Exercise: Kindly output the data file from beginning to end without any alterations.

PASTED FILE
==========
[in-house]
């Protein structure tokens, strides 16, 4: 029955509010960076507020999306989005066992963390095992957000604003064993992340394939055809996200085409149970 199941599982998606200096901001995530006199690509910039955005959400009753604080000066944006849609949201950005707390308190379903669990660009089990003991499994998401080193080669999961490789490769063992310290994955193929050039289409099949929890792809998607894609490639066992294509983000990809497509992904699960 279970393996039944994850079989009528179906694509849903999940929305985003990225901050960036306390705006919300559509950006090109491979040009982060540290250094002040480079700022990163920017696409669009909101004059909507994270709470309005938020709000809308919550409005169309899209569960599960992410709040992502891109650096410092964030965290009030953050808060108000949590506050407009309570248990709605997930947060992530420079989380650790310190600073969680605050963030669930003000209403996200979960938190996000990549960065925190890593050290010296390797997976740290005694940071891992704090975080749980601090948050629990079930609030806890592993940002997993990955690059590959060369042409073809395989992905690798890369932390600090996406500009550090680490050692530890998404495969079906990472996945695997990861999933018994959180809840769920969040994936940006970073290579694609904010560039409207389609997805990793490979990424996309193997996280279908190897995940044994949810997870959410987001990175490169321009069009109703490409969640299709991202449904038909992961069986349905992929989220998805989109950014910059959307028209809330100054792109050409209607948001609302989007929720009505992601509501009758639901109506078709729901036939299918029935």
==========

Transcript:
[in-house]
């Protein structure tokens, strides 16, 4: 029955509010960076507020999306989005066992963390095992957000604003064993992340394939055809996200085409149970 199941599982998606200096901001995530006199690509910039955005959400009753604080000066944006849609949201950005707390308190379903669990660009089990003991499994998401080193080669999961490789490769063992310290994955193929050039289409099949929890792809998607894609490639066992294509983000990809497509992904699960 279970393996039944994850079989009528179906694509849903999940929305985003990225901050960036306390705006919300559509950006090109491979040009982060540290250094002040480079700022990163920017696409669009909101004059909507994270709470309005938020709000809308919550409005169309899209569960599960992410709040992502891109650096410092964030965290009030953050808060108000949590506050407009309570248990709605997930947060992530420079989380650790310190600073969680605050963030669930003000209403996200979960938190996000990549960065925190890593050290010296390797997976740290005694940071891992704090975080749980601090948050629990079930609030806890592993940002997993990955690059590959060369042409073809395989992905690798890369932390600090996406500009550090680490050692530890998404495969079906990472996945695997990861999933018994959180809840769920969040994936940006970073290579694609904010560039409207389609997805990793490979990424996309193997996280279908190897995940044994949810997870959410987001990175490169321009069009109703490409969640299709991202449904038909992961069986349905992929989220998805989109950014910059959307028209809330100054792109050409209607948001609302989007929720009505992601509501009758639901109506078709729901036939299918029935």